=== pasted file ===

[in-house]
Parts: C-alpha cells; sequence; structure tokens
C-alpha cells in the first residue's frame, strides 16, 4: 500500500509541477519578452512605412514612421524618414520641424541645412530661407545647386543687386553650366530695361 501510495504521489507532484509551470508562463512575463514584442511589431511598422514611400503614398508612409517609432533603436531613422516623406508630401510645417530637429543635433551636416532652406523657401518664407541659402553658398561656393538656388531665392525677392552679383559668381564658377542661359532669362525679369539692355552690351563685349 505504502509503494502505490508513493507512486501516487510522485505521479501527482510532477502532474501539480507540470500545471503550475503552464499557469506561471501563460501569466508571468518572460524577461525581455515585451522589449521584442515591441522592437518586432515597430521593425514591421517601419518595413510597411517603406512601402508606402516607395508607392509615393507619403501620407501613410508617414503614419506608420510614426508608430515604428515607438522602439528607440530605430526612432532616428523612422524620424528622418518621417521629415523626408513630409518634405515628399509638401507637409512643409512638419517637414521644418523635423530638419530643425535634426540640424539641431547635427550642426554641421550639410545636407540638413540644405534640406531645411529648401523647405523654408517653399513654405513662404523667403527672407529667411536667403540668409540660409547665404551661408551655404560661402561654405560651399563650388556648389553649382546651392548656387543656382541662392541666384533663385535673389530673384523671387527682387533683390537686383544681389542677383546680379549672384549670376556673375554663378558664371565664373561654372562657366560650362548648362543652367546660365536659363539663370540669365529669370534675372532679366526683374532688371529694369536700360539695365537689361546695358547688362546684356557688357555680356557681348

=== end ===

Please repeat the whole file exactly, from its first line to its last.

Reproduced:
[in-house]
Parts: C-alpha cells; sequence; structure tokens
C-alpha cells in the first residue's frame, strides 16, 4: 500500500509541477519578452512605412514612421524618414520641424541645412530661407545647386543687386553650366530695361 501510495504521489507532484509551470508562463512575463514584442511589431511598422514611400503614398508612409517609432533603436531613422516623406508630401510645417530637429543635433551636416532652406523657401518664407541659402553658398561656393538656388531665392525677392552679383559668381564658377542661359532669362525679369539692355552690351563685349 505504502509503494502505490508513493507512486501516487510522485505521479501527482510532477502532474501539480507540470500545471503550475503552464499557469506561471501563460501569466508571468518572460524577461525581455515585451522589449521584442515591441522592437518586432515597430521593425514591421517601419518595413510597411517603406512601402508606402516607395508607392509615393507619403501620407501613410508617414503614419506608420510614426508608430515604428515607438522602439528607440530605430526612432532616428523612422524620424528622418518621417521629415523626408513630409518634405515628399509638401507637409512643409512638419517637414521644418523635423530638419530643425535634426540640424539641431547635427550642426554641421550639410545636407540638413540644405534640406531645411529648401523647405523654408517653399513654405513662404523667403527672407529667411536667403540668409540660409547665404551661408551655404560661402561654405560651399563650388556648389553649382546651392548656387543656382541662392541666384533663385535673389530673384523671387527682387533683390537686383544681389542677383546680379549672384549670376556673375554663378558664371565664373561654372562657366560650362548648362543652367546660365536659363539663370540669365529669370534675372532679366526683374532688371529694369536700360539695365537689361546695358547688362546684356557688357555680356557681348